But the most important thing is something else. Something  very strange and exiting took place in France between (of course, approximately) the 1830s and the 1930s. Such a surprising concentration of great art and great literature has never existed anywhere else. Politically, these weren’t the best years in France: three revolutions, Napoleon III and his miserable demise, the unfortunate First World War. But if one looks at the most interesting aspect, the most important one, this is the time of Delacroix to Duchamp, of Nerval and Baudelaire to Proust and Valéry. And between them, not dozens, but probably at least one hundred more names. It has all been tightly interwoven into a fabric – not even a cultural fabric but a fabric of life, it appears. In fact, these people have invented part of our visual and cultural way of thinking. Benjamin, by the way, felt this acutely, even though he restricted the period to just the Second Empire, from the 1850s to the 1860s. This was right of him; it would be impossible to fit all of it inside one’s head. Barnes understands this well, which is why he pulls out from this fabric only a few threads which he, nevertheless, intricately pinpoints with which other threads they intertwine.

Alright. But here there is emptiness, a black sofa, the ‘Unhealthy’ outdoors, and in the shops, a basic red wine costs almost twice what it does in London. In imitating a rich cultural life, I ordered from Amazon a collection of Barnes’ essays on artists, published in 2015. It will await me in London. It’s called Keeping an Eye Open. That’s a good slogan. Let’s keep our eyes open for all of 2018 and not see a thing.


Anna Ostroumova-Lebedeva. Fireworks in Paris. 1925. Paper, coloured woodcut. 37.3 x 45.8. Tretyakov Gallery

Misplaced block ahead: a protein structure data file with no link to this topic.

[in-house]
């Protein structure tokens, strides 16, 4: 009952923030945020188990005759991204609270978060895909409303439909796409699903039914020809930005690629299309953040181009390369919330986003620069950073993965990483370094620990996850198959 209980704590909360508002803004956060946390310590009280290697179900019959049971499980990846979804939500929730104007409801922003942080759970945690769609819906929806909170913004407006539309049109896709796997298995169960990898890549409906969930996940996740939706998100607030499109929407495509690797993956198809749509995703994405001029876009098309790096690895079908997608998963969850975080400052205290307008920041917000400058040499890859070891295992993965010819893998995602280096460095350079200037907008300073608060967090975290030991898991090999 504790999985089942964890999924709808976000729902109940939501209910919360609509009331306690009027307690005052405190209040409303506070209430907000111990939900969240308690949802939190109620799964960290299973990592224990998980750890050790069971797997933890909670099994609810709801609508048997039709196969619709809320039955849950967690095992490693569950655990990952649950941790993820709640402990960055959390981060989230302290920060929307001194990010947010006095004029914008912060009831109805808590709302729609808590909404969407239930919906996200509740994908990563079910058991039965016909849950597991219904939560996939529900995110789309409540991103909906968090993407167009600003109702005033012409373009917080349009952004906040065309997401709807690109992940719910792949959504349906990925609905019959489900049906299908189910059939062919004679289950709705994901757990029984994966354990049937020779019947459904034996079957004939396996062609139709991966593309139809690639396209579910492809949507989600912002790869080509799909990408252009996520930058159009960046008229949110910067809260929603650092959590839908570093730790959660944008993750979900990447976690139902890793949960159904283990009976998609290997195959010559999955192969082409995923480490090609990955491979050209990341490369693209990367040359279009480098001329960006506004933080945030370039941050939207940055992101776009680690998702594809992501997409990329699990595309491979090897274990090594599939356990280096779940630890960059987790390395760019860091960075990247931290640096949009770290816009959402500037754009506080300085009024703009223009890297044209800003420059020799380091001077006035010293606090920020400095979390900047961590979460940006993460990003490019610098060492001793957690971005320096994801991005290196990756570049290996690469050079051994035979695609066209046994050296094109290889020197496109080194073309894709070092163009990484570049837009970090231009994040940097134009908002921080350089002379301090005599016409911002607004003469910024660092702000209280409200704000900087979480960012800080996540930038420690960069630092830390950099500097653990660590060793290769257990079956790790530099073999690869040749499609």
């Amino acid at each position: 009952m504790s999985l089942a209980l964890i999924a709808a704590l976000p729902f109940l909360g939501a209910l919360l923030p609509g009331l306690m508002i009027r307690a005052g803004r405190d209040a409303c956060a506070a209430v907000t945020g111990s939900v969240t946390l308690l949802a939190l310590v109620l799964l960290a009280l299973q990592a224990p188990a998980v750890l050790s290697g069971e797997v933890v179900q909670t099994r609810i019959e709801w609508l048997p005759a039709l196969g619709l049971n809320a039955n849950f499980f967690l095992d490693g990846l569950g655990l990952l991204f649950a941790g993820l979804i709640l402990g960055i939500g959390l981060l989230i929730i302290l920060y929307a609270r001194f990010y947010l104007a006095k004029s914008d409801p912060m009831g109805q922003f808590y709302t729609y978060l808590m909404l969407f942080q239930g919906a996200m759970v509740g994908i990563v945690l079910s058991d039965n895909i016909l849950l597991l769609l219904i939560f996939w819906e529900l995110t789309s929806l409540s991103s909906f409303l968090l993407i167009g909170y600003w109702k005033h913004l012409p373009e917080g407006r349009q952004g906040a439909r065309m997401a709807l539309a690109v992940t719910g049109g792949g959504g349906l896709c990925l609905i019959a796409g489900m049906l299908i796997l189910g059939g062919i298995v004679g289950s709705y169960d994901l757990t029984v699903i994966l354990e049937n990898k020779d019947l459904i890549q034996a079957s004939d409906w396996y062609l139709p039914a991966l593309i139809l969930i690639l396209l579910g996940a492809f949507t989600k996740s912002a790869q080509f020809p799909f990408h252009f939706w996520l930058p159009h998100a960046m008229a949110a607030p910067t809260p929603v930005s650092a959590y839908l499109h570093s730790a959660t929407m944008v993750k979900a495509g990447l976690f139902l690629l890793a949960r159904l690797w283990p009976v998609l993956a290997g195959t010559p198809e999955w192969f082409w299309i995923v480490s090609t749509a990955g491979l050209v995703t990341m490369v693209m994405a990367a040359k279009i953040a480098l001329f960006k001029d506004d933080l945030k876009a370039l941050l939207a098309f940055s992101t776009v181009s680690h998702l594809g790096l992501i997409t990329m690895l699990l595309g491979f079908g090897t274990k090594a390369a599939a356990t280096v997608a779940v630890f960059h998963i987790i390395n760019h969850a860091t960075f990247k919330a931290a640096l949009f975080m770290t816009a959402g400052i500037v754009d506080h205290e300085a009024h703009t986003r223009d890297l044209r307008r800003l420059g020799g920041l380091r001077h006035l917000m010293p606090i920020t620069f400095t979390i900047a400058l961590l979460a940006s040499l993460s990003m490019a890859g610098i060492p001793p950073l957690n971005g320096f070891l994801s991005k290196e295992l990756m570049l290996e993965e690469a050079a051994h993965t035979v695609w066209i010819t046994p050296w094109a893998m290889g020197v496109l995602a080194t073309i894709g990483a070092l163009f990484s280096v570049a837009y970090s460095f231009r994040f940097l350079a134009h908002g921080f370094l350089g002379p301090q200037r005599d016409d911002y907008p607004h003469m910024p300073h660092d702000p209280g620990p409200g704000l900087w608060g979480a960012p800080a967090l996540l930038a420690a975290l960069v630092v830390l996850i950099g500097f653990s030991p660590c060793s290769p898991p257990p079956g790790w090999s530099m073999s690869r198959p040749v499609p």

January 1, 2018

Thank God, it’s begun. I believe this is the first time I’ve celebrated New Year Eve alone. I like it. What I liked even more was that there were no fireworks, at least not in the part of Chengdu where I live. Of course, there will be loads of that for the Chinese New Year, but I’ll be gone by then. I don’t know why, but fireworks and rockets infuriate me. What are these people trying to prove or show by shooting into the sky? What are they aiming at? God? He’s been dead for a long time – although in another version he’s immortal and will never die. In the end it’s a pointless waste of ammunition. Or perhaps people are sending him, God, signals saying that we are here and we know how to be happy. But he’s already aware of that since he’s all-knowing. Or maybe they’re trying to illuminate the sky in such a silly and confusing way in order to see if, by any chance, there’s anyone there? But this would also be done in vain; as we know, Gagarin flew up there and didn’t find out  anyone. There’s just one option left: by way of the fireworks they’re projecting upwards the things that they dream about, desperately dream about, while they stay down below. Or, they’re projecting what they imagine life in the heavens to be. In that case, it’s a form of primitive cave art: technically much more complex, of course, but for all intents and purposes it’s the same. That is, shooting up into the sky is, essentially, a primitive yet complex-in-terms-of-execution art form. In that case, there’s the question of ‘why?’. The world is already full of art: old and new, whatever kind you wish. Obviously this is not enough – especially for those who rarely or never go to art museums. Shooting up into the sky is truly a popular art, I suppose.